Give an Hour launched the Campaign to Change Direction, a collective impact effort to change the culture of mental health in America. This movement encourages all Americans to take care of their emotional well-being as they do their physical well-being, and it encourages all of us to learn the Five Signs of emotional suffering so that those in need receive the care and support they deserve.

We are proud that 240 organizations have joined our coalition. And we are honored that many of the organizations leading the way are our partners from the veteran and military service community.

In addition, many celebrities and leaders have stepped up to join this critical effort including: First Lady Michelle Obama, Dr. Jill Biden, Richard Gere, Brian Wilson, Chris Stapleton and Prince Harry. 

We are grateful to the generous donors who support our efforts through Global Giving platform. We encourage you to learn the Five Signs at: www.changedirection.org.

Thank you.

Healthy Families Know the Five Signs
Healthy Families Know the Five Signs
Show Us You Know the Five Signs
Show Us You Know the Five Signs
It's time to change the culture of mental health.
It's time to change the culture of mental health.

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A response to a national tragedy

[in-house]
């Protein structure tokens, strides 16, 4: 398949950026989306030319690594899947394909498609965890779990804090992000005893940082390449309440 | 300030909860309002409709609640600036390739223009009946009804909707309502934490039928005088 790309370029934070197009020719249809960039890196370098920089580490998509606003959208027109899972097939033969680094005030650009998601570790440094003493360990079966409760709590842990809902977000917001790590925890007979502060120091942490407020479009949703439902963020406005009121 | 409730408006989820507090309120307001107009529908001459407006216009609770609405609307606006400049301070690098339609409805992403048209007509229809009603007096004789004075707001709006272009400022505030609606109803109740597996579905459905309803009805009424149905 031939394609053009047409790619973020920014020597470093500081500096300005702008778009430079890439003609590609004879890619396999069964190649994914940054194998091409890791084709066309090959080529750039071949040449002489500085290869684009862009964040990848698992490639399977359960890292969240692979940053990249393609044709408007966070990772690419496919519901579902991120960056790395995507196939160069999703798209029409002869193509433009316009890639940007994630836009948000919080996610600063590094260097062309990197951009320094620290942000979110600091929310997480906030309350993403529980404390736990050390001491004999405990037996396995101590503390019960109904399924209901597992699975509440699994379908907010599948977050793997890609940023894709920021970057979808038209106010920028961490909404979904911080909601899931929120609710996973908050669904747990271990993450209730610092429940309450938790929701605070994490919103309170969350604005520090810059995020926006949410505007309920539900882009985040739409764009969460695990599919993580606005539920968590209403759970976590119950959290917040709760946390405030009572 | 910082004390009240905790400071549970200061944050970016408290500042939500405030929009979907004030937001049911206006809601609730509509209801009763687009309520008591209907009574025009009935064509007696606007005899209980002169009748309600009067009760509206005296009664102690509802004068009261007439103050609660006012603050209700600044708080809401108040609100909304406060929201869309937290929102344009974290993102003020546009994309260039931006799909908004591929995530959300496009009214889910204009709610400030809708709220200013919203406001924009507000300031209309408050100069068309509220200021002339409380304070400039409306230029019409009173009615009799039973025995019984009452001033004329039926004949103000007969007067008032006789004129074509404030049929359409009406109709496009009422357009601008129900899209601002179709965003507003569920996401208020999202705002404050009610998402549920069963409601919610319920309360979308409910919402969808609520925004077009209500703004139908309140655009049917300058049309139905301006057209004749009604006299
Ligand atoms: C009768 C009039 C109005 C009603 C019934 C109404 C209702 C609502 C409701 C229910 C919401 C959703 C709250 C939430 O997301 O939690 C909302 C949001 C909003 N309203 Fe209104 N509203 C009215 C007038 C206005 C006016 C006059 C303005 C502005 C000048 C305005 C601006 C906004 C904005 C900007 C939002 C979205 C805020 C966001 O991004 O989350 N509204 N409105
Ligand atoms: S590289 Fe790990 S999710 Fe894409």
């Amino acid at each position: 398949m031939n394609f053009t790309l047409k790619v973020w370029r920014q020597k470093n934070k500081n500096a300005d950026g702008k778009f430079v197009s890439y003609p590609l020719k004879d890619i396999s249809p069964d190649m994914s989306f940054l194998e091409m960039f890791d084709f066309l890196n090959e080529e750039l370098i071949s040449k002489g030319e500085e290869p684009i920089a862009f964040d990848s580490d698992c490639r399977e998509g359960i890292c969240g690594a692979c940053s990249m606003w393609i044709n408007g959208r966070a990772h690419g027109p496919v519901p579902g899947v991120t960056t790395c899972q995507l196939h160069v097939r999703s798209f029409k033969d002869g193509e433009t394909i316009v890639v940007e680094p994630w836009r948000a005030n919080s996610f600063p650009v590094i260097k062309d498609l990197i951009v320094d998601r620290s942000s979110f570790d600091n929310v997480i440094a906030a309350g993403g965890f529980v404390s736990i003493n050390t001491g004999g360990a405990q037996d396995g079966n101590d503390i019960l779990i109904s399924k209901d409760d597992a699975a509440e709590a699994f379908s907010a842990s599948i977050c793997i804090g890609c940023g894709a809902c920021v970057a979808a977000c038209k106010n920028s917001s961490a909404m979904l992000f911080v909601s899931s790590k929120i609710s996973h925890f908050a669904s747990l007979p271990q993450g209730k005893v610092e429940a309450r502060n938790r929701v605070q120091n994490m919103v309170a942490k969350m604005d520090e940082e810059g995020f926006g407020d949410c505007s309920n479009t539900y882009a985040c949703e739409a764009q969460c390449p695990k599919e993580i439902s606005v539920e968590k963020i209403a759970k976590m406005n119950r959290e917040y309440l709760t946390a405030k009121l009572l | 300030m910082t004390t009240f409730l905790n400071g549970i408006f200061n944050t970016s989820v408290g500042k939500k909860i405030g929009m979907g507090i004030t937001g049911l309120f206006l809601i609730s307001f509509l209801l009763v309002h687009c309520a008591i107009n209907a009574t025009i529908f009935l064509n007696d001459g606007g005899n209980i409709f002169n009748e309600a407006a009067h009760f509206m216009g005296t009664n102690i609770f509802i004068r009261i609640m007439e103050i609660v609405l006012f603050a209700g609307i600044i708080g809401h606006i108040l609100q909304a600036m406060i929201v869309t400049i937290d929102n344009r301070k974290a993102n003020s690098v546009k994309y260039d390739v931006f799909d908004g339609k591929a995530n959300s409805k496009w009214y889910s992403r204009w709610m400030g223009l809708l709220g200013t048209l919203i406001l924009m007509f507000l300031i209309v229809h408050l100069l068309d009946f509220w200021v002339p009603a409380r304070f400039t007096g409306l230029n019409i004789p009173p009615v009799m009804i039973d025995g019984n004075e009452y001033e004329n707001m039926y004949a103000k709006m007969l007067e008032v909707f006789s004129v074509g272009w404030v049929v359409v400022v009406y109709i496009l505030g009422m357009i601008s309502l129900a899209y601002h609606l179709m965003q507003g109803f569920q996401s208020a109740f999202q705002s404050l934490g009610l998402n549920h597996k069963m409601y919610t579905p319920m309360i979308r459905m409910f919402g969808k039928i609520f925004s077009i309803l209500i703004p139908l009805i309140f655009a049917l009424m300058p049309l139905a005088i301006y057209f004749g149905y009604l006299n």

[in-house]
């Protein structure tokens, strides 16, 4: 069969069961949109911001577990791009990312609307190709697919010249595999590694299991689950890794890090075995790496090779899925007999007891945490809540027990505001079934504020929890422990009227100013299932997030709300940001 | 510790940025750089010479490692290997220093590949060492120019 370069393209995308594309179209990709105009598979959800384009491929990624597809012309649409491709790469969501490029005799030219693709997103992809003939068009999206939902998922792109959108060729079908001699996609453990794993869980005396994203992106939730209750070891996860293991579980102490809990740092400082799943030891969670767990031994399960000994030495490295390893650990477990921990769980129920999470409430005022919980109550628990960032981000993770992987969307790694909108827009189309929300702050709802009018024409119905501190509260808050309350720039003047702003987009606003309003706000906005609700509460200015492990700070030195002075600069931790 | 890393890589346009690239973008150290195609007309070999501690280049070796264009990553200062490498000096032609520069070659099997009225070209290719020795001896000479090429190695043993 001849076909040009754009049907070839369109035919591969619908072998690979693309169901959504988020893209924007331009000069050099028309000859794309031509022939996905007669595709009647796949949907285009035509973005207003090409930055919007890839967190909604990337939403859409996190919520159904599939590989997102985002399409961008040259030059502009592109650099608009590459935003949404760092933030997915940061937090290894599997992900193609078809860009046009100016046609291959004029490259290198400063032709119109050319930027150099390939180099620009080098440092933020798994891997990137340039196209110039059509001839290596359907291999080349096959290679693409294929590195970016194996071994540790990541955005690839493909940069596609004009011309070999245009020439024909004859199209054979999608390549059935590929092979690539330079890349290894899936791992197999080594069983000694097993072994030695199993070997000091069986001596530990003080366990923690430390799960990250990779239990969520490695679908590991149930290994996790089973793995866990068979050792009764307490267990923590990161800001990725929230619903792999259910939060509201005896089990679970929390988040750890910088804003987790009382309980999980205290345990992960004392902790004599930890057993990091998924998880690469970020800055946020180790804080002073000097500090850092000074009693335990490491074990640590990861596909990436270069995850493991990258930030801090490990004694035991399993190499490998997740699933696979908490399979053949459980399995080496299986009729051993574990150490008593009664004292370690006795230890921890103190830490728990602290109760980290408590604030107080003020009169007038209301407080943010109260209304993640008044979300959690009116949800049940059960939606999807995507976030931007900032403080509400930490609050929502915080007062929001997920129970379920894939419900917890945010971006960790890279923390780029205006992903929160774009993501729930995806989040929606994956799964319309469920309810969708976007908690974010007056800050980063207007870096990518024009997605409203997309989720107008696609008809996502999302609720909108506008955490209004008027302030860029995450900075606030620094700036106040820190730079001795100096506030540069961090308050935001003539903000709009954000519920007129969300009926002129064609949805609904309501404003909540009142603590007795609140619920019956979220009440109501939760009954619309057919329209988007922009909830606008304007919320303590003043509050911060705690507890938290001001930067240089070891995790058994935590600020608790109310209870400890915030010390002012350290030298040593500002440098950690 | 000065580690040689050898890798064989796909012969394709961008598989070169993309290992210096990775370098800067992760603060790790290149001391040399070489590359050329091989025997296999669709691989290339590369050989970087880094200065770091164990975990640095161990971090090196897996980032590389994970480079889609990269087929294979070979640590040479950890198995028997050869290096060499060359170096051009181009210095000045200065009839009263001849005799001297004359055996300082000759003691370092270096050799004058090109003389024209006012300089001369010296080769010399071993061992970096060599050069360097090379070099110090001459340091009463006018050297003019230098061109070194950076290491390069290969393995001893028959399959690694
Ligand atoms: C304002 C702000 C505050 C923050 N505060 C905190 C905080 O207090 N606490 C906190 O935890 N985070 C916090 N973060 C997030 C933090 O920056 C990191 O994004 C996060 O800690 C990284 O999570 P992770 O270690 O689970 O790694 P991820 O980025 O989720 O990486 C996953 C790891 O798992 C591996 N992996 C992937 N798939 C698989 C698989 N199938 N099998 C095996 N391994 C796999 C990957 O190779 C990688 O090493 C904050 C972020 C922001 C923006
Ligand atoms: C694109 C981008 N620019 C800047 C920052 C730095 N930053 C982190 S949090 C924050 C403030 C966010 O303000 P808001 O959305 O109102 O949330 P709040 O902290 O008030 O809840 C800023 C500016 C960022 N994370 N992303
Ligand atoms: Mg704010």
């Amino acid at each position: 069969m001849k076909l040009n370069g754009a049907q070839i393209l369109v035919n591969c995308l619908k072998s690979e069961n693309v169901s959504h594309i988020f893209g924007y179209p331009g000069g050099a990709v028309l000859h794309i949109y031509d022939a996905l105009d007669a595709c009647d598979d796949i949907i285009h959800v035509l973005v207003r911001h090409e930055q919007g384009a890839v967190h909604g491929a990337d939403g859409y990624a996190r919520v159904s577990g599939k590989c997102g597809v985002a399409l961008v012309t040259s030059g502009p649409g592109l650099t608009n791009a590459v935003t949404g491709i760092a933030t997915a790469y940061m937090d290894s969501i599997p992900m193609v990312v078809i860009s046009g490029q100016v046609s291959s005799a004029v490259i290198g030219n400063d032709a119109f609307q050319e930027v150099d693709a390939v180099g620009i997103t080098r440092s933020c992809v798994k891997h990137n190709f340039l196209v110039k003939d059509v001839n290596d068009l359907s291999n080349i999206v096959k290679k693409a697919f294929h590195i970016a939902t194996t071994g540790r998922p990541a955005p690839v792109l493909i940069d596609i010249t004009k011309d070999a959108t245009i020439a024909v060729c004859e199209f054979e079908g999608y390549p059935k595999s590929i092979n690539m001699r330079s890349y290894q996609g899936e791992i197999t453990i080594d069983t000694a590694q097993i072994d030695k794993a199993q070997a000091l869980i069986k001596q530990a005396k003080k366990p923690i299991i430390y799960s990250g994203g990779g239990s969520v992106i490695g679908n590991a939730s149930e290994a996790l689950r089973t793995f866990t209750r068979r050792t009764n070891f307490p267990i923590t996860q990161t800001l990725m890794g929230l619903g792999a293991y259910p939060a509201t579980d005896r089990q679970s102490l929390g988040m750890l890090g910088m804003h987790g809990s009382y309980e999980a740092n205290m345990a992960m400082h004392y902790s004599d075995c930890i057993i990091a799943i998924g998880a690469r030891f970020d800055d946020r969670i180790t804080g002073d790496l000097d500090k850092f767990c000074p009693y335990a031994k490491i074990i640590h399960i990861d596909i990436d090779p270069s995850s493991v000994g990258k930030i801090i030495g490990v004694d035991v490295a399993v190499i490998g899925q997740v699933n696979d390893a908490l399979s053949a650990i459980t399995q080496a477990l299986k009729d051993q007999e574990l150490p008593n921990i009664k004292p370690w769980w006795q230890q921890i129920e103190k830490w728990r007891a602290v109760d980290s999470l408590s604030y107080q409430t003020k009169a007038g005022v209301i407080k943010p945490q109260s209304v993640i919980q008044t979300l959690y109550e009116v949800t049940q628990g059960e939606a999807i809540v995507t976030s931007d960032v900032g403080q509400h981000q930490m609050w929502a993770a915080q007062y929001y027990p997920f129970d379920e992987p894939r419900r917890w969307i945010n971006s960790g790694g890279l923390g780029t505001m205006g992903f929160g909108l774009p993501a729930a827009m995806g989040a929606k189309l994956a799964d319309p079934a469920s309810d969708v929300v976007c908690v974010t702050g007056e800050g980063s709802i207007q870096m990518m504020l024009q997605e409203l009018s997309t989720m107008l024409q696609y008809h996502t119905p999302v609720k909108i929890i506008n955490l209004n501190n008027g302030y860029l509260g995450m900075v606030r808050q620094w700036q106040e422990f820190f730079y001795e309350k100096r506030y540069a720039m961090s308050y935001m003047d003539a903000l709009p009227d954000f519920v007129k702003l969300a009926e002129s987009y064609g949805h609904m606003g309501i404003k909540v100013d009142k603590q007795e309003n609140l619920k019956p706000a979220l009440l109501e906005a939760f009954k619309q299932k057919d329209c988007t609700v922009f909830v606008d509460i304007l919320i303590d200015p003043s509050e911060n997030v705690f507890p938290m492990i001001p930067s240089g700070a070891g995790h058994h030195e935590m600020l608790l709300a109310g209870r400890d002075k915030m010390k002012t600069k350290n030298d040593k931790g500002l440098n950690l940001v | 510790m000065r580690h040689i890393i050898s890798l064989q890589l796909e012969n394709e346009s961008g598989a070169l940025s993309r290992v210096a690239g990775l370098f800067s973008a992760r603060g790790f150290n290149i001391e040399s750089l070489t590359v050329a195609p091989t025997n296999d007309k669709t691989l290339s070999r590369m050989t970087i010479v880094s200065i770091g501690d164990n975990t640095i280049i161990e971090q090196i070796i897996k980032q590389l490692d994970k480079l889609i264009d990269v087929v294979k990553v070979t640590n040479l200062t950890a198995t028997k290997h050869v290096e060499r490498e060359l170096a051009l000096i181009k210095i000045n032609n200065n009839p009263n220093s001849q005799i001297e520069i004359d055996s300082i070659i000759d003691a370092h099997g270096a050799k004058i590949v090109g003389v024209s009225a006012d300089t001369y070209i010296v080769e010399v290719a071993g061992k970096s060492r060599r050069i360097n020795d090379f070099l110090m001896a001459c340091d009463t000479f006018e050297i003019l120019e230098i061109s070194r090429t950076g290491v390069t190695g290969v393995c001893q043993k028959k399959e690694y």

Give an Hour™ (www.giveanhour.org), a national nonprofit organization providing mental health services at no cost to members of our nation's military and veteran communities,joins with citizens, organizations, and communities across the country in mourning the loss of so many victims of violence over the past month.

In keeping with our tradition of offering our services to other groups in need, Give an Hour made available its network of mental health professionalsto victims, families, and first responders dealing with the aftermath of the Orlando and Dallas tragedies. Our network includes thousands of licensed mental health practitioners trained in assisting individuals coping with trauma and recovering from crises and violence.

"We know that the impact of this trauma will have a profound and long-lasting affect on many of those touched by this horrific act of violence," says Dr. Barbara Van Dahlen, founder and president of Give an Hour, adding, "Give an Hour is committed to ensuring that those who are suffering receive the help and support they deserve."

Heidi, who practices in Orlando, has been one of our 7,000 providers since 2011. She knew that Give an Hour had a history of opening doors to the civilian community. She reached out directly to Dr. Van Dahlen and was “blown away and grateful for the response.”

Personally touched and horrified by the events in her hometown, Heidi began to email her friends in the mental health community. She created a video and reached out to over 1000 therapists in Central Florida and asked them to sign up for Give an Hour. She used social media to reach the extended population and to let families and friends of those impacted know “that help was out there. The greatest challenge continues to be to identify those who have been affected. The circle of influence is so much broader than families of those who have been shot or killed.”